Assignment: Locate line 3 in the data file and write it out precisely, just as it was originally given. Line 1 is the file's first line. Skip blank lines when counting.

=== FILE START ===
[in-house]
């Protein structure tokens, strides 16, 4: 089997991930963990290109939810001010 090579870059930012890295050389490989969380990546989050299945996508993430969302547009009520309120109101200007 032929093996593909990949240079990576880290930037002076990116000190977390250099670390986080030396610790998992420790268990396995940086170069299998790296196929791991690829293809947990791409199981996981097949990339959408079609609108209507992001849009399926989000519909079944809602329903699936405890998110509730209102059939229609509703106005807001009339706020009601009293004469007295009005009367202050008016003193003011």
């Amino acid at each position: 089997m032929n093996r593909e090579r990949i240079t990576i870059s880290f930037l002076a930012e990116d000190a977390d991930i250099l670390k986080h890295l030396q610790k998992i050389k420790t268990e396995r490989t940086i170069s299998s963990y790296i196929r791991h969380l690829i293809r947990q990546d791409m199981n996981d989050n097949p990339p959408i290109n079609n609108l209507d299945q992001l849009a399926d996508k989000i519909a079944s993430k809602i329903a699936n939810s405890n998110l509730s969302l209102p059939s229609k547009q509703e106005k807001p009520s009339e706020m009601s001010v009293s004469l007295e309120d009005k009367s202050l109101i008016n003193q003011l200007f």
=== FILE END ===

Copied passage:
């Amino acid at each position: 089997m032929n093996r593909e090579r990949i240079t990576i870059s880290f930037l002076a930012e990116d000190a977390d991930i250099l670390k986080h890295l030396q610790k998992i050389k420790t268990e396995r490989t940086i170069s299998s963990y790296i196929r791991h969380l690829i293809r947990q990546d791409m199981n996981d989050n097949p990339p959408i290109n079609n609108l209507d299945q992001l849009a399926d996508k989000i519909a079944s993430k809602i329903a699936n939810s405890n998110l509730s969302l209102p059939s229609k547009q509703e106005k807001p009520s009339e706020m009601s001010v009293s004469l007295e309120d009005k009367s202050l109101i008016n003193q003011l200007f």